“We cannot let our local elections be undermined by national-style political tactics. The city councilors who were attacked, after all, are our neighbors. While we may not agree with all of their decisions, they did not deserve this attack, and we do not stand for it,” Amarakoon and Buckley wrote.

In Pursuit of ‘Diversity,’ Portsmouth Kills Columbus Day, Keeps Indigenous People’s Day

Bowing to pressure from a group of “woke” high school activists, the Portsmouth City Council voted to cancel Columbus Day.

For years, the seacoast city known for its liberal politics has recognized both Columbus Day and Indigenous People’s Day on the same date — traditionally October 12. But at Monday night’s council meeting, students with Portsmouth High School’s We Speak club for social justice activism complained that accommodating Columbus Day and the history it celebrates was intolerable.

Olivia Annunziata Blaisdell, with We Speak, called the dual celebrations inadequate and insulting. Emily Stokel, another student with We Speak, said it was time to stop honoring Columbus.

“Continuing to celebrate Christopher Columbus, who committed serious atrocities and massacres among the indigenous populations he encountered is unjust and cruel,” Stokel said.

Mayor Deaglan McEachern said the vote was about honoring the people who came before the city was founded 400 years ago. Portsmouth was home to Abenaki and Wabanaki people.

“We are a nation of immigrants, but it’s good to remember there were people here before us, especially here in Portsmouth,” McEachern.

Critics wondered why the city could not continue to observe both days, why one had to be embraced and the other excluded.

City Councilor Beth Moreau was the only no vote on the measure, saying she feared the change would be a disservice to the city’s Italian American residents.

Christopher Columbus is a symbol of the important role Catholics have played in this country going back to before the founding,” said Michael McDonald, communications director with the Catholic League. “Attempts to cancel Columbus Day are more than just canceling the legacy of some 15th Century explorer. It sends a message to Catholics that they have a diminished role in the American experience.”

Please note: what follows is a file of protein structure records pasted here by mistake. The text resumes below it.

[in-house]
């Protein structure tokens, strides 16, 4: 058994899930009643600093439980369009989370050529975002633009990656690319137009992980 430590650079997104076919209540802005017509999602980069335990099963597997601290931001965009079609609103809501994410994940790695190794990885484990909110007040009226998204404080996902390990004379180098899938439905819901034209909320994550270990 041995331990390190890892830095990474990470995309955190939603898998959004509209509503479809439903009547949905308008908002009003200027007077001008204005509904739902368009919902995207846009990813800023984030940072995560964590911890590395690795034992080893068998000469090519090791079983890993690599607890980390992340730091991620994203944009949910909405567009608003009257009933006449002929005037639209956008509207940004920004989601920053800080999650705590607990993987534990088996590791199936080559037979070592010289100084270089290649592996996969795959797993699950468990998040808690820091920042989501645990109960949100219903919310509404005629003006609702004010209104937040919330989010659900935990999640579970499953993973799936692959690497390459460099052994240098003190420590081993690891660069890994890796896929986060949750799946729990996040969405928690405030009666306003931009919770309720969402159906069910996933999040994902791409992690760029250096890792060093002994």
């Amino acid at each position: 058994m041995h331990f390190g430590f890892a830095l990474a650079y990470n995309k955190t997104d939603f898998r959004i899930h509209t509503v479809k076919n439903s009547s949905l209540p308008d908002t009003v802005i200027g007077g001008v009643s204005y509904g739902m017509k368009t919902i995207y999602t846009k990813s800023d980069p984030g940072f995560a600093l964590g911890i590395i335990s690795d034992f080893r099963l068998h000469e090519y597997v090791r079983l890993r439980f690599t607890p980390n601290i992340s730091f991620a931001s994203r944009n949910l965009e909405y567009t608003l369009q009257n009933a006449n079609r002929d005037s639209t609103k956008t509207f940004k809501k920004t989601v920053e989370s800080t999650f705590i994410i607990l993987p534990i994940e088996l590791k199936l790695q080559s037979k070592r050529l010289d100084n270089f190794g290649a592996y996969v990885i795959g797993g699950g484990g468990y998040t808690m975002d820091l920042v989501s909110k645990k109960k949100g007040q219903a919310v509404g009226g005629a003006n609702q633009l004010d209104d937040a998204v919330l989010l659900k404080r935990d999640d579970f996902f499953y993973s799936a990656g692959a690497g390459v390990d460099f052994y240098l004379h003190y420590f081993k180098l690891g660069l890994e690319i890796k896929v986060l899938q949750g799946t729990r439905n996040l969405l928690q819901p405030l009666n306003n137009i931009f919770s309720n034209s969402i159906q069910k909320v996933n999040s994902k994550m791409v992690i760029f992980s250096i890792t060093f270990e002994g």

Columbus was adopted as a patron for Catholic Italian immigrants in the 1880s. The Italians connected to Columbus as they sought to be accepted as Americans. In the 1920s, Columbus Day celebrations were at times violently opposed by the Ku Klux Klan due to its hatred of Catholics.

Opponents of Columbus Day claim celebrating Europeans arriving in the New World is tantamount to celebrating slavery, bigotry and genocide. Activists like Nikole Hannah-Jones, author of The 1619 Project, have gone so far as to claim the true founding of America should be dated to the arrival of the first African slaves brought to the continent.

Historians note, however, that slavery, ritual human sacrifice and even cannibalism were practiced by the peoples of the Americas before Europeans arrived. In fact, the Abenaki and Wabanaki are believed to have taken the land they inhabited by violently driving out tribes affiliated with the Iroquois

There is no text to the resolution, as the council was voting on the We Speak request to change Columbus Day to Indigenous People’s Day. The matter was introduced as a motion from the council to vote on as an action item.

The Order of Sons and Daughters of Italy in America has been working for years to save Columbus Day from cancellation. The group says the holiday is about celebrating the best in America.

“Columbus celebrates the beginning of cultural exchange between America and Europe. After Columbus, millions of European immigrants brought their art, music, science, medicine, philosophy and religious principles to America. These contributions have helped shape the United States and include Greek democracy, Roman law, Judeo-Christian ethics and the belief that all men are created equal,” the group states.

In an attempt at accommodation earlier this year, state Rep. Jess Edwards (R-Auburn) sponsored legislation declaring August 9 Indigenous People’s Day, to coincide with the United Nations International Day of the World’s Indigenous Peoples. Progressive activists opposed it, insisting –as the Portsmouth students did — that eliminating Columbus Day was their priority.